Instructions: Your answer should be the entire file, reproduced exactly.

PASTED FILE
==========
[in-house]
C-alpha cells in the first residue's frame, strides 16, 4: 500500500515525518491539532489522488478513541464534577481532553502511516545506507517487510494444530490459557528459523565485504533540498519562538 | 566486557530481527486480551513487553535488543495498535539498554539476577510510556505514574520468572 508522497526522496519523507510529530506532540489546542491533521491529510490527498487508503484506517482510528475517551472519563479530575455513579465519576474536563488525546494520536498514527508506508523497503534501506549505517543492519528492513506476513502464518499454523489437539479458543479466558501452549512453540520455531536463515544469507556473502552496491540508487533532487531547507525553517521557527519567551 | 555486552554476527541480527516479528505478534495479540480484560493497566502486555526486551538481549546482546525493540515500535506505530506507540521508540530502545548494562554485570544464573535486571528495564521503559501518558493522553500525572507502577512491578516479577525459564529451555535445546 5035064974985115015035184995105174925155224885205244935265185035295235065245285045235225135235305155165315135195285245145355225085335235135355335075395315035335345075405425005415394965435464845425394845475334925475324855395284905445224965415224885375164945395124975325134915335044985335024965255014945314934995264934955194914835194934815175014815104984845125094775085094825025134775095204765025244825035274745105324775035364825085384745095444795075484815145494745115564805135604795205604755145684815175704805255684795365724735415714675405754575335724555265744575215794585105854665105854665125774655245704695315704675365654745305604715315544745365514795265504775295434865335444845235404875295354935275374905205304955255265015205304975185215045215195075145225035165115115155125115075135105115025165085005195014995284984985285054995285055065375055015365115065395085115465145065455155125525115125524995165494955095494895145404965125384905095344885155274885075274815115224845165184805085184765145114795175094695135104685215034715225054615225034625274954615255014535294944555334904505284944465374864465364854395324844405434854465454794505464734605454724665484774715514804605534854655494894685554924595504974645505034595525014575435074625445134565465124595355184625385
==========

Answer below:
[in-house]
C-alpha cells in the first residue's frame, strides 16, 4: 500500500515525518491539532489522488478513541464534577481532553502511516545506507517487510494444530490459557528459523565485504533540498519562538 | 566486557530481527486480551513487553535488543495498535539498554539476577510510556505514574520468572 508522497526522496519523507510529530506532540489546542491533521491529510490527498487508503484506517482510528475517551472519563479530575455513579465519576474536563488525546494520536498514527508506508523497503534501506549505517543492519528492513506476513502464518499454523489437539479458543479466558501452549512453540520455531536463515544469507556473502552496491540508487533532487531547507525553517521557527519567551 | 555486552554476527541480527516479528505478534495479540480484560493497566502486555526486551538481549546482546525493540515500535506505530506507540521508540530502545548494562554485570544464573535486571528495564521503559501518558493522553500525572507502577512491578516479577525459564529451555535445546 5035064974985115015035184995105174925155224885205244935265185035295235065245285045235225135235305155165315135195285245145355225085335235135355335075395315035335345075405425005415394965435464845425394845475334925475324855395284905445224965415224885375164945395124975325134915335044985335024965255014945314934995264934955194914835194934815175014815104984845125094775085094825025134775095204765025244825035274745105324775035364825085384745095444795075484815145494745115564805135604795205604755145684815175704805255684795365724735415714675405754575335724555265744575215794585105854665105854665125774655245704695315704675365654745305604715315544745365514795265504775295434865335444845235404875295354935275374905205304955255265015205304975185215045215195075145225035165115115155125115075135105115025165085005195014995284984985285054995285055065375055015365115065395085115465145065455155125525115125524995165494955095494895145404965125384905095344885155274885075274815115224845165184805085184765145114795175094695135104685215034715225054615225034625274954615255014535294944555334904505284944465374864465364854395324844405434854465454794505464734605454724665484774715514804605534854655494894685554924595504974645505034595525014575435074625445134565465124595355184625385